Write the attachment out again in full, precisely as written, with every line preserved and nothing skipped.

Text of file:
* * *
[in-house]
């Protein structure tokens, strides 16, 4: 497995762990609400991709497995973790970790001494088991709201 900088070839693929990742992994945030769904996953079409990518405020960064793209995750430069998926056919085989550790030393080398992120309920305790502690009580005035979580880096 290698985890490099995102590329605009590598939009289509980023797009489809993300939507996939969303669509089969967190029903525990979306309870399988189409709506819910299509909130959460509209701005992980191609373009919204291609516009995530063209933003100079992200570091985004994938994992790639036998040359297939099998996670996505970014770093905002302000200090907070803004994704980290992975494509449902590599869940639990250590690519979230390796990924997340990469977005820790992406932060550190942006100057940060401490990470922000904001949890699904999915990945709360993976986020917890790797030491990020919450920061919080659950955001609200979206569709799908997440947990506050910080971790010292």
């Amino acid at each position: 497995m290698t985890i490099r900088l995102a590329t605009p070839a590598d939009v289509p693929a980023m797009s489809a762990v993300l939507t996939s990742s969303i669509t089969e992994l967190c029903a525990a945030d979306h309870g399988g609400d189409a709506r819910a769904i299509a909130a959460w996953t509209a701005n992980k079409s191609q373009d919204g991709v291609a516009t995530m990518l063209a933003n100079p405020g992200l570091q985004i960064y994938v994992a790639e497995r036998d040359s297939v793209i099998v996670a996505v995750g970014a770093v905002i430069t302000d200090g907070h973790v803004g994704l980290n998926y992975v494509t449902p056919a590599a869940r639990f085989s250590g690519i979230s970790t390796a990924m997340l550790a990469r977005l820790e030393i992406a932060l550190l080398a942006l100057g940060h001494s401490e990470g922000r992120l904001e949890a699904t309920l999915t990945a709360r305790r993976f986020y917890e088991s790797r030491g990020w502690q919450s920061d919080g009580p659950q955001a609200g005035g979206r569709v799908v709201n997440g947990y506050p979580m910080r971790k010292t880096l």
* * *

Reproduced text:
[in-house]
């Protein structure tokens, strides 16, 4: 497995762990609400991709497995973790970790001494088991709201 900088070839693929990742992994945030769904996953079409990518405020960064793209995750430069998926056919085989550790030393080398992120309920305790502690009580005035979580880096 290698985890490099995102590329605009590598939009289509980023797009489809993300939507996939969303669509089969967190029903525990979306309870399988189409709506819910299509909130959460509209701005992980191609373009919204291609516009995530063209933003100079992200570091985004994938994992790639036998040359297939099998996670996505970014770093905002302000200090907070803004994704980290992975494509449902590599869940639990250590690519979230390796990924997340990469977005820790992406932060550190942006100057940060401490990470922000904001949890699904999915990945709360993976986020917890790797030491990020919450920061919080659950955001609200979206569709799908997440947990506050910080971790010292």
């Amino acid at each position: 497995m290698t985890i490099r900088l995102a590329t605009p070839a590598d939009v289509p693929a980023m797009s489809a762990v993300l939507t996939s990742s969303i669509t089969e992994l967190c029903a525990a945030d979306h309870g399988g609400d189409a709506r819910a769904i299509a909130a959460w996953t509209a701005n992980k079409s191609q373009d919204g991709v291609a516009t995530m990518l063209a933003n100079p405020g992200l570091q985004i960064y994938v994992a790639e497995r036998d040359s297939v793209i099998v996670a996505v995750g970014a770093v905002i430069t302000d200090g907070h973790v803004g994704l980290n998926y992975v494509t449902p056919a590599a869940r639990f085989s250590g690519i979230s970790t390796a990924m997340l550790a990469r977005l820790e030393i992406a932060l550190l080398a942006l100057g940060h001494s401490e990470g922000r992120l904001e949890a699904t309920l999915t990945a709360r305790r993976f986020y917890e088991s790797r030491g990020w502690q919450s920061d919080g009580p659950q955001a609200g005035g979206r569709v799908v709201n997440g947990y506050p979580m910080r971790k010292t880096l």